Special Journal Issue: DOE Atmospheric Research / ARM CARES Campaign


Five papers have been published with four more in review for a special issue on the U.S. Department of Energy (DOE) Carbonaceous Aerosol and Radiative Effects Study (CARES) experiment. The CARES experiment, conducted in June 2010 in Central Valley, California, was a comprehensive effort designed to improve the understanding of the possible interactions between urban and natural (biogenic) emissions in the production and transformation of atmospheric aerosols and the resulting impact on climate change. The field study’s primary objective was to investigate the evolution of secondary organic and black carbon aerosols and their climate-related properties in the Sacramento urban plume as it was routinely transported into the forested Sierra Nevada foothills area. Urban aerosols and trace gases experienced significant physical and chemical transformations as they mixed with the reactive biogenic hydrocarbons emitted from the forest. Two heavily instrumented ground sites-one within the Sacramento urban area and another about 40 km to the northeast in the foothills area-were set up to characterize the evolution of meteorological variables, trace gases, aerosol precursors, aerosol size, composition, and climate-related properties in freshly polluted and “aged” urban air. On selected days, the DOE G-1 aircraft was deployed to make similar measurements upwind and across the evolving Sacramento plume in the morning and again in the afternoon. DOE also supported the NASA B-200 aircraft, which carried remote-sensing instruments, to characterize the vertical and horizontal distribution of aerosols and aerosol optical properties within and around the plume. Preliminary findings from the campaign include expanded insight into the interactions of biogenic and anthropogenic secondary organic aerosols, as well as unexpected behavior of optical and volatility properties of organic aerosols in this region.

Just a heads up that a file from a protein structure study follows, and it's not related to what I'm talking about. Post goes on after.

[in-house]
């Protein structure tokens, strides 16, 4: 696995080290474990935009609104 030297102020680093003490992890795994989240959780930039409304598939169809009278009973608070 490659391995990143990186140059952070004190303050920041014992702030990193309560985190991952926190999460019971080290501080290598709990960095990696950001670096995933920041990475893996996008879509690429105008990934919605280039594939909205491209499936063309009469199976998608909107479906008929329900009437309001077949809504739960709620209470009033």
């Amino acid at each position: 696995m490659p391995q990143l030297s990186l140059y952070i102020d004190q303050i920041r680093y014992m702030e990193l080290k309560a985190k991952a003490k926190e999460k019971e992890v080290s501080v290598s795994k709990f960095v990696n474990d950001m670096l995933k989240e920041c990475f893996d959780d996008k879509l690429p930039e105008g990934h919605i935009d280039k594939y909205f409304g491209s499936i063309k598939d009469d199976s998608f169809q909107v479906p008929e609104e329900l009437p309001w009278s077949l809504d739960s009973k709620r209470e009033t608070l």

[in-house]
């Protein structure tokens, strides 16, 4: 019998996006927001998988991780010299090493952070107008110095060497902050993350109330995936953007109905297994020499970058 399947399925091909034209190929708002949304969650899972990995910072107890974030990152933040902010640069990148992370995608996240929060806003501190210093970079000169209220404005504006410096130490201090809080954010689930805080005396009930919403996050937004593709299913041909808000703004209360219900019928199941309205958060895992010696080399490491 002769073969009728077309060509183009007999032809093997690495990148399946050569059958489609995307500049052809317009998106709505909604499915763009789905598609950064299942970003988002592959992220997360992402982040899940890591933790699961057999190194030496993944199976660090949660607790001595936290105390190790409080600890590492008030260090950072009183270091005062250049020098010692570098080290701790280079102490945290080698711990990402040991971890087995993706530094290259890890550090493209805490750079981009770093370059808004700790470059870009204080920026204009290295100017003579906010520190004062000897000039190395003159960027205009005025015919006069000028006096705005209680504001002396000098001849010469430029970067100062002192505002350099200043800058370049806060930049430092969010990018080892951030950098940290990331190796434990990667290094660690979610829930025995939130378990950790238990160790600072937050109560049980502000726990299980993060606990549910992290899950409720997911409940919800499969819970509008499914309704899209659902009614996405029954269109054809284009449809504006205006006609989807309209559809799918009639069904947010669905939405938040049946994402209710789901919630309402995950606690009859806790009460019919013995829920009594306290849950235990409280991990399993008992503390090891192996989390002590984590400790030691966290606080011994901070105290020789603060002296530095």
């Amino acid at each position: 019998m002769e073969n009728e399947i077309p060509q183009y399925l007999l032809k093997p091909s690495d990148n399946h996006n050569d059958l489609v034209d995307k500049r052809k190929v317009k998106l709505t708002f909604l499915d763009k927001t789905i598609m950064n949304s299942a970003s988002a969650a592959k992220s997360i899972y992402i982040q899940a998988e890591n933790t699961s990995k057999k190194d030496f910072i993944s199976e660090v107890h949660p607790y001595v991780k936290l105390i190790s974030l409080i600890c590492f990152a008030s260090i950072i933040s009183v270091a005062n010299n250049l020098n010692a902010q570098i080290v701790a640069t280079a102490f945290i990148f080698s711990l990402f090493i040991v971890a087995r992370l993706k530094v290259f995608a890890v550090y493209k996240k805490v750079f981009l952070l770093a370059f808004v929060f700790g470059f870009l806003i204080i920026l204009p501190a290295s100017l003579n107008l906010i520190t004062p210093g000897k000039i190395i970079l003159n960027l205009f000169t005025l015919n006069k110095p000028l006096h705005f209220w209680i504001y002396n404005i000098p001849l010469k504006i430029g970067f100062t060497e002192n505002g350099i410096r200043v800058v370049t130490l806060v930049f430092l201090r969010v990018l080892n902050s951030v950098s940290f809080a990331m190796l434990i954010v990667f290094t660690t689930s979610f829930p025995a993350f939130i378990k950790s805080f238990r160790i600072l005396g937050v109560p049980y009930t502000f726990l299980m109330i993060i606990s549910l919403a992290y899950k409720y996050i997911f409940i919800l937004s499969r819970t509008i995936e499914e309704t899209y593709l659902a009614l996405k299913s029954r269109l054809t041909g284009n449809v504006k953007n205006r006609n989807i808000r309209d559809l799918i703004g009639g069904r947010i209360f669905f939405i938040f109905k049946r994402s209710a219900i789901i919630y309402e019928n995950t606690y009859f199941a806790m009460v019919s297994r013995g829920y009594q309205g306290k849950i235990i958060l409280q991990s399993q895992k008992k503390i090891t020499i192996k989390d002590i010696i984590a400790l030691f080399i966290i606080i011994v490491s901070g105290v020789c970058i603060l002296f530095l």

Zaveri, R. A., et.al. 2012. “Overview of the 2010 Carbonaceous Aerosols and Radiative Effects Study (CARES),” Atmospheric Chemistry and Physics 12, 1299-1400. DOI: 10.5194/acp-12-7647-2012.